As a veteran of the conflict, it was refreshing to see these perspectives on the war in mass print instead of being relegated to late-night beers with old platoon mates. The lack of an overall strategic direction rang true given that we spent our deployment rebuilding a combat outpost that had been closed and reopened several times in the past decade, only to be closed yet again in March 2020. Stories of Taliban infiltration into the Afghan National Police reminded me of meetings where Afghan National Army officers would quietly discuss confidential matters away from the earshot of the local police chief sitting in the same room in order to preserve operational security. Even the final account of the 2018 insider attack that killed Afghan National Police Chief Abdul Raziq, injured Brigadier General Jeffrey Smiley, and targeted General Austin Miller – then commander of U.S. Forces Afghanistan – conjured up a personal memory that neatly tied together various themes of this book. Just a year earlier, Raziq visited my combat outpost in a convoy of white, up-armored luxury Mercedes Benz SUVs with refrigerated center consoles and dashboard-embedded tea makers. Unsurprisingly, he was also allegedly making millions of dollars from the opium trade at the same time as NATO was working to end it.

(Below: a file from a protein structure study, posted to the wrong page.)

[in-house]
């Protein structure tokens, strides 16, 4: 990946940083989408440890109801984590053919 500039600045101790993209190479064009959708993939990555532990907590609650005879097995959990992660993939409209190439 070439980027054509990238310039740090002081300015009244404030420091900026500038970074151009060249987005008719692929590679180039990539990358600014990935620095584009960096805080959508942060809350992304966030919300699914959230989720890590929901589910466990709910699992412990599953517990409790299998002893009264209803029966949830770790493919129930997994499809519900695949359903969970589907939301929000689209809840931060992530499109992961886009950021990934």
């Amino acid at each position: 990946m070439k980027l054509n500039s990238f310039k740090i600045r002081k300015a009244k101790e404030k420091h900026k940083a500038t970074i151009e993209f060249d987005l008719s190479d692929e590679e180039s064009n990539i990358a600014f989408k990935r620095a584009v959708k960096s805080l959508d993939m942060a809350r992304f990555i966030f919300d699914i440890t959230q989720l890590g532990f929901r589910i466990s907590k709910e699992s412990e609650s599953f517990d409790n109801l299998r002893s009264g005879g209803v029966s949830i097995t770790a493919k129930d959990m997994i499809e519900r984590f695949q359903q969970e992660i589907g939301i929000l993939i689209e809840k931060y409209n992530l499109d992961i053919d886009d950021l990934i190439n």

Despite these profound problems, however, Whitlock argues that a narrative of progress continually accompanied public assessments of the war. In 2014, President Obama declared that the war had come to a “responsible conclusion” even as military operations would continue for several more years. In his 2017 remarks that triggered my own deployment, President Trump suggested that his new strategy would ultimately “win” the war. Consequently, U.S. Forces Afghanistan commander General John Nicholson later told the press that the United States was on “[its] way to a win,” officially justifying the optimistic pronouncements of my area commander during my welcome brief. Yet inconsistently in 2018, military analysts estimated that the Taliban had continually grown from 25,000 to 60,000 insurgents and gained control of more territory since 2011.  The incompatibility between these private and public faces of the war was finally exposed by the rapid Taliban takeover of Afghanistan during the summer of 2021.